Another year older, another year wearier

Season three was, shall we say, an interesting one in the Pyrenees.  Full of frustration, terror, resignation, rejuvenation and then realisation, it was a year when the full challenges of managing LAP became clear to me.

I’ve mentioned the club’s crippling financial issues before, however, thanks to some tight wage control and the sale of some Wagesplayers we actually turned a tiny profit for the first time in the game.  The French government then recognised this achievement by taxing most of it off us.  Thanks!

Having survived a relegation battle and an emergency board meeting the previous season I vowed never to go through those traumas again.  2015-16 decided otherwise, however, and I experienced the same once more, but this time the spectre of failure haunting me was junked up on steroids and carrying a bazooka.

Read on for the nightmare that nearly was.

As the previous season choked its last breaths my contract was also in its final throes.  Obviously I hadn’t exactly covered myself in glory but I was still in a job and surely that meant my signature at the bottom of document full of impenetrably-worded legalese?  My board thought differently.

Rather than part ways, however, I was kept on with a month-to-month contract, meaning I had zero job security and zero chance of getting a mortgage.  Obviously this meant we needed a decent start, and despite creating more chances than our opponents most weeks we typically walked away from matches with a point if we were lucky.

Chief tormentor and disappointment was Amadou Soukouna, a striker who on paper looks like a better version of the much vaunted FM14 bug Hamady Tamboura.  Fast, with acceptable finishing, composure and dribbling, here was a player I signed who I felt could just about propel us into Ligue 2 on his own.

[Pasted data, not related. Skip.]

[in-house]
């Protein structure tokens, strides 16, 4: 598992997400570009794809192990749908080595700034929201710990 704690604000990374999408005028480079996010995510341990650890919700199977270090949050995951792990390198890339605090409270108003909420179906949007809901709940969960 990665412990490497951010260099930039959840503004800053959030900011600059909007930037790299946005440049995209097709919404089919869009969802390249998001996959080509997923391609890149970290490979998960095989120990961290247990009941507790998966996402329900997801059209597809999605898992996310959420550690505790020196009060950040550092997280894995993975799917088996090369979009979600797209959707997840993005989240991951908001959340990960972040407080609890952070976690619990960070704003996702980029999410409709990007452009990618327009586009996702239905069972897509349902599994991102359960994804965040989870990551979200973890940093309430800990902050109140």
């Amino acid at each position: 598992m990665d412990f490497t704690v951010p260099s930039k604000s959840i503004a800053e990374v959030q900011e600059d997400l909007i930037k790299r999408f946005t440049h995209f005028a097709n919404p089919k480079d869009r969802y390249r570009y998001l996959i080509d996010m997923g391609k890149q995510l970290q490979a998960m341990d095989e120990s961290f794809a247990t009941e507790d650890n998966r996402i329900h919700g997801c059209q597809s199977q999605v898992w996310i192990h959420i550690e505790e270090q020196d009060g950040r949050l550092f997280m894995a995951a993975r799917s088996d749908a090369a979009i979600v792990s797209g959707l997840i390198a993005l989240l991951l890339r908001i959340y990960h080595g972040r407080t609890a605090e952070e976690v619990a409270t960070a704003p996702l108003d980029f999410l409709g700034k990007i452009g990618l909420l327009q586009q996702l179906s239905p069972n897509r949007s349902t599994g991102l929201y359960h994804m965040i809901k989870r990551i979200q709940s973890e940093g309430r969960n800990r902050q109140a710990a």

My goal-shy enigma
My goal-shy enigma

Instead, what I signed was a man who specialised in getting into one-on-one situations with the keeper and then hitting said keeper.  Sometimes goalies didn’t even have to bother to dive as he chipped his shots into their waiting hands.

My new number one didn’t exactly hit the ground running either.  Firstly dropping a corner onto the back of a player that trundled into his own net, and then pulling off this move.  I know Shrew thinks his keeper being beaten from seventy yards is funnier, but really, this requires a level of precise ineptitude and slapstick keeping far beyond falling over your own feet.

I also had a midfielder – Taguelmint – who hated the ball being on the pitch.  He would often receive it in space at his feet, look up, see an imaginary player fifteen yards beyond the touchline and smash it over to them.  Not once did the match commentary imply or suggest that he was sportingly putting the ball out of play for an injured colleague or opponent.

My vice-captain, Guy N’Guesso, had a similar trick, but preferred to find isolated opposition full-backs.  Despite giving both of them as specific instructions as I could that this was not acceptable neither ever paid any attention and carried on with their possession-ceding ways.

First half of the season

And so, thanks to this baffling combination of incompetence, ill fortune and sheer f*ck-wittery, I found myself not really in a relegation battle, but more being wheeled off to the relegation morgue.